President Donald Trump is the only U.S. president to be impeached twice.
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Historian says U.S. division needs to be addressed, not ‘papered over’
APRILE RICKERT | CNHI News Indiana Jan 14, 2021
Southern Indiana historian and author Carl Kramer said the unprecedented second impeachment of President Donald Trump this week — the third Kramer has witnessed in his adult life of a sitting president — is something he never thought he’d see.
But Kramer, who taught at IU Southeast before his retirement, said he believes the events leading up to the historic House vote Wednesday demand the president be convicted in the Senate and said it will take more than a general call for unity to address the division in the nation — one that’s been repeated in history.
“It’s something that is necessary and tragic that we have a president whose actions, and in some cases inactions, have necessitated a second impeachment,” he said.
The vote to impeach for the second time came less than a week after pro-Trump protesters stormed the U.S. Capitol the day Congress was set to confirm the Electoral College votes for President-Elect Joe Biden, after months of claims by Trump that the election was unfairly stolen by Democrats.
As he listened to the House debate Wednesday with his wife, Kramer said he honed in on two very different themes coming from the two parties represented in the House.
Democrats, he said, spoke of the Jan. 6 invasion, the “clear and present danger” of the potential for Trump to incite more violence and the need for accountability.
He heard some Republicans speak against impeachment, in the name of restoring national unity.
“Looking back at the history, I have to say unity is essential but not at the cost of papering over very severe division,” said Kramer, who is a Democrat, adding “If you don’t deal with the problem today, it will come back to bite you.”
He looked back to the post-Civil War reconstruction era, when leaders sought to rebuild after the years of bloodshed and dissent of the domestic conflict.
Andrew Johnson, who became president after the assassination of President Abraham Lincoln, had butted heads with Congress on how to lead the post-war rebuilding. Kramer said Johnson had sought to keep the Southern status quo by pardoning and reinstating the Confederate lawmakers who had been in office during the war, a position that northern lawmakers did not agree with.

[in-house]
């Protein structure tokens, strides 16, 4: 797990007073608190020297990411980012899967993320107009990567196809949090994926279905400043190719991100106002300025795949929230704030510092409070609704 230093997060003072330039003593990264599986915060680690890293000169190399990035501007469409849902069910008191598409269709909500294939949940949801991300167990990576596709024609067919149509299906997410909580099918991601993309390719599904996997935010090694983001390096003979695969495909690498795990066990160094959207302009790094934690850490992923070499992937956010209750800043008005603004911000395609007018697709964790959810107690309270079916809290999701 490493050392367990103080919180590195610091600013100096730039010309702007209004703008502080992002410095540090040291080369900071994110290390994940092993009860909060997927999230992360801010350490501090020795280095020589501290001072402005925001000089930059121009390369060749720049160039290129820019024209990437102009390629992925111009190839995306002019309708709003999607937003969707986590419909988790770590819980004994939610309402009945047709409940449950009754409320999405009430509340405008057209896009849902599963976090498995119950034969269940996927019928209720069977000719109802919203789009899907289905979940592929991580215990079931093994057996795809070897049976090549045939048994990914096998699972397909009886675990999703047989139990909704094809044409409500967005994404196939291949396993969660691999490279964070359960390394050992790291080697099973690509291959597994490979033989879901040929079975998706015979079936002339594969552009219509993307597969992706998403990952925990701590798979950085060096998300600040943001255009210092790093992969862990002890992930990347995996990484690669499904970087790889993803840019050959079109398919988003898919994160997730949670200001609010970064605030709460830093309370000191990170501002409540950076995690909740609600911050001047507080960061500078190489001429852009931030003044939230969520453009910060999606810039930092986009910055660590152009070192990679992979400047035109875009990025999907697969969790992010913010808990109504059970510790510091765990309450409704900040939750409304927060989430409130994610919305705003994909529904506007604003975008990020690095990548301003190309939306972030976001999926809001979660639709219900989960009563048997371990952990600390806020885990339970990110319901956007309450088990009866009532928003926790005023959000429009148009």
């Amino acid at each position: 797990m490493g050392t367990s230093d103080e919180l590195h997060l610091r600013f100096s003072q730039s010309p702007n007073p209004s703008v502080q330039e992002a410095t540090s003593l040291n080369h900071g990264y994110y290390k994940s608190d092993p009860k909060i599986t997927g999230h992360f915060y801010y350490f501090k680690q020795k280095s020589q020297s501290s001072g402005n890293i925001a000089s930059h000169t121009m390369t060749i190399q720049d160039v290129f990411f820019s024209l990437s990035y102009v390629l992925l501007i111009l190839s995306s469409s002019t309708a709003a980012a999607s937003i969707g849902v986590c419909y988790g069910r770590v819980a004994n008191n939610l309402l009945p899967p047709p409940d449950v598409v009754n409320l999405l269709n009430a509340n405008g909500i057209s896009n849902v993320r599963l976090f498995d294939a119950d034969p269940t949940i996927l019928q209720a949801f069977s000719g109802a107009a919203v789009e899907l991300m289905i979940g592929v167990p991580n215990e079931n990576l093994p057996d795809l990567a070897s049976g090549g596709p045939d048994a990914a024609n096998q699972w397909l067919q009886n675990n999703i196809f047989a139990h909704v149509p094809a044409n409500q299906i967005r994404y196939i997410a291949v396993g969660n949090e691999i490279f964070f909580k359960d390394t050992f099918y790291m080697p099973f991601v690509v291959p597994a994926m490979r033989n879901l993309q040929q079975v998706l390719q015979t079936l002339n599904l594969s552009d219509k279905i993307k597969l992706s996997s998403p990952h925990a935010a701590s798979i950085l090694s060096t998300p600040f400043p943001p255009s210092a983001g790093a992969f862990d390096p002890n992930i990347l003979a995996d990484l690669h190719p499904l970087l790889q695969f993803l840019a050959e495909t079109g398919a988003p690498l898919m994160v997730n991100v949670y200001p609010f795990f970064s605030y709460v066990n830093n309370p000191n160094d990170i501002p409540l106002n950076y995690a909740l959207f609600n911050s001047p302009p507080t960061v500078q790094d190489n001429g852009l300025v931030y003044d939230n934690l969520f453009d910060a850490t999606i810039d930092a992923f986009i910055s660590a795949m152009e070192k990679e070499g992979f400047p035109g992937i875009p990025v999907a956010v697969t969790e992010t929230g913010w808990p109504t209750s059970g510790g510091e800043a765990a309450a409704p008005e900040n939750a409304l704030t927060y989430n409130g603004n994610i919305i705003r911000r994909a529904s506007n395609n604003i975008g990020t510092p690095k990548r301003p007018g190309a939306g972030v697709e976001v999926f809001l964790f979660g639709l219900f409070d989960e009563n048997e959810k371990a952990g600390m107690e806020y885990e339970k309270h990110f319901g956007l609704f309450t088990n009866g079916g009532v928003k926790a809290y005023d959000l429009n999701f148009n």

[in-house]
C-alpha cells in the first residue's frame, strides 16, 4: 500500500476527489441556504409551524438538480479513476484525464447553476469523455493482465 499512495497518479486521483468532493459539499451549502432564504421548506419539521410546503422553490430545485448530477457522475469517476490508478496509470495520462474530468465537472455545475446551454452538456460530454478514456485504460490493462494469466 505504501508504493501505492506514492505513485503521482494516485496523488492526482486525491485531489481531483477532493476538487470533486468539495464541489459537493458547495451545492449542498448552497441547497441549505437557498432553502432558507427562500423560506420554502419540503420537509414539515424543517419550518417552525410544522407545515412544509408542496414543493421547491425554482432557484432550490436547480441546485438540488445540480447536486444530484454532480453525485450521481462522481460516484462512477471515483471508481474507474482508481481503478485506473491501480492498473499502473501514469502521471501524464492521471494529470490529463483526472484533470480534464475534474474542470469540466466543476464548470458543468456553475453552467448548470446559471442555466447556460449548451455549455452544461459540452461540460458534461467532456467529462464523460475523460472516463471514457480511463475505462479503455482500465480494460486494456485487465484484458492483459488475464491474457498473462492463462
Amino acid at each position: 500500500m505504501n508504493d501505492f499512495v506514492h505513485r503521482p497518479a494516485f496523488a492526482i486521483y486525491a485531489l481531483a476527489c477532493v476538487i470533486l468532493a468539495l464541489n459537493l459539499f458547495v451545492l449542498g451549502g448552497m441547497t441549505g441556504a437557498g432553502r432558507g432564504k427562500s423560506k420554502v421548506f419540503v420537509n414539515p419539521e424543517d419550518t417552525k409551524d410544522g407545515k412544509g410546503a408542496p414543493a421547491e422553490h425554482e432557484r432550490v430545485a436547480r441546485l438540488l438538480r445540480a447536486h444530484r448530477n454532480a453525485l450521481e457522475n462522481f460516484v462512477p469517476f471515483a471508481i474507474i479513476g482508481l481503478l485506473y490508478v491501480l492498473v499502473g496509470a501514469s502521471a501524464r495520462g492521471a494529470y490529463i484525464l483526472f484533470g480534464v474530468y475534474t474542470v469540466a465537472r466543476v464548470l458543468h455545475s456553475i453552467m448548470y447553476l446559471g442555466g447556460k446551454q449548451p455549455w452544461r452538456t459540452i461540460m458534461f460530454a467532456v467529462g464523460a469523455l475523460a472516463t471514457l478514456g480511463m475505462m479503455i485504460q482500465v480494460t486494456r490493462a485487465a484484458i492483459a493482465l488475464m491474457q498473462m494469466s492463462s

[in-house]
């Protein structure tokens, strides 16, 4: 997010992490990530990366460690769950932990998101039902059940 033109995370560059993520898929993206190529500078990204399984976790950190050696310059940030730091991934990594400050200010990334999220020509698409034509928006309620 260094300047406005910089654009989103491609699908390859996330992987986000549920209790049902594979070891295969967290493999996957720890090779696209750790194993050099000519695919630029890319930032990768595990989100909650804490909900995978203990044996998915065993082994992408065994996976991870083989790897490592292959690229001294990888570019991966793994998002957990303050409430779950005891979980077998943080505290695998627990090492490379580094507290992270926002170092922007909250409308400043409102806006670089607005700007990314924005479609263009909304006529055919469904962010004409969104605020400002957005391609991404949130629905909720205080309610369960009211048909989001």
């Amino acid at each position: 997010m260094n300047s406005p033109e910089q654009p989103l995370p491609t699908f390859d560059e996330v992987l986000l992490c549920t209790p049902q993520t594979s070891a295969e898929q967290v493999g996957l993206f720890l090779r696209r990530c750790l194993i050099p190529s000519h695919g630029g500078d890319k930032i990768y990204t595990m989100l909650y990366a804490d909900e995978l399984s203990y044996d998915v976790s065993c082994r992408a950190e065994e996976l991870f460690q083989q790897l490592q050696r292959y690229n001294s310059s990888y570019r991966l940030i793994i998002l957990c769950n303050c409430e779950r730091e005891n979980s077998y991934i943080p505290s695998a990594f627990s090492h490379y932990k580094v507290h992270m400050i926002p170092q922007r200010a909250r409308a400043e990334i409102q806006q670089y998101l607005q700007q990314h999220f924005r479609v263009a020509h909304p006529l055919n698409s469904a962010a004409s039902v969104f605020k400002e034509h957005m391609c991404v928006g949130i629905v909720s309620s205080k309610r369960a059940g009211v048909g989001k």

This set off the late 1800s passage of the Military Reconstruction Act, which called for regional generals to oversee several Southern military districts and aid in drafting new constitutions.
Still the president and Congress disagreed, with Johnson wanting to appoint generals who had a more “conservative [and] white supremacist bent,” Kramer said, while Congress wanted generals who were more attuned to making sure Black Americans had voting rights — and protecting those rights.
Johnson later became the first president to be impeached after violating the Tenure of Office Act by firing the Secretary of War — a man appointed by Lincoln who agreed with the Congressional ideals — although Kramer said historians debate whether Johnson did in fact violate the act.
Kramer said with many fixed on reunification, what was swept under the rug were the fights for the rights of many Black Americans, which had been the core of the war itself.
“My concern is similar things can happen if we don’t deal with white supremacy, racism and growing influence of white radicals [such as those who] invaded the Capitol last Wednesday,” he said, adding that he feels it’s important for Trump to be convicted in this impeachment “to make a step toward reducing his influence on Republicans in politics.”
But, Kramer said, he believes control should not be fully with one party, but be balanced with American values as the foundation.
“This country needs a strong competition between a center left party and a center right party, both of which adhere to common value of the rule of law, equal access to justice, the recognition of the rights and privileges of all citizens, regardless of race creed or color, gender…,” he said.
“We need to be able to debate policy whether it’s immigration or tariff or taxes without condemning people for who they are.”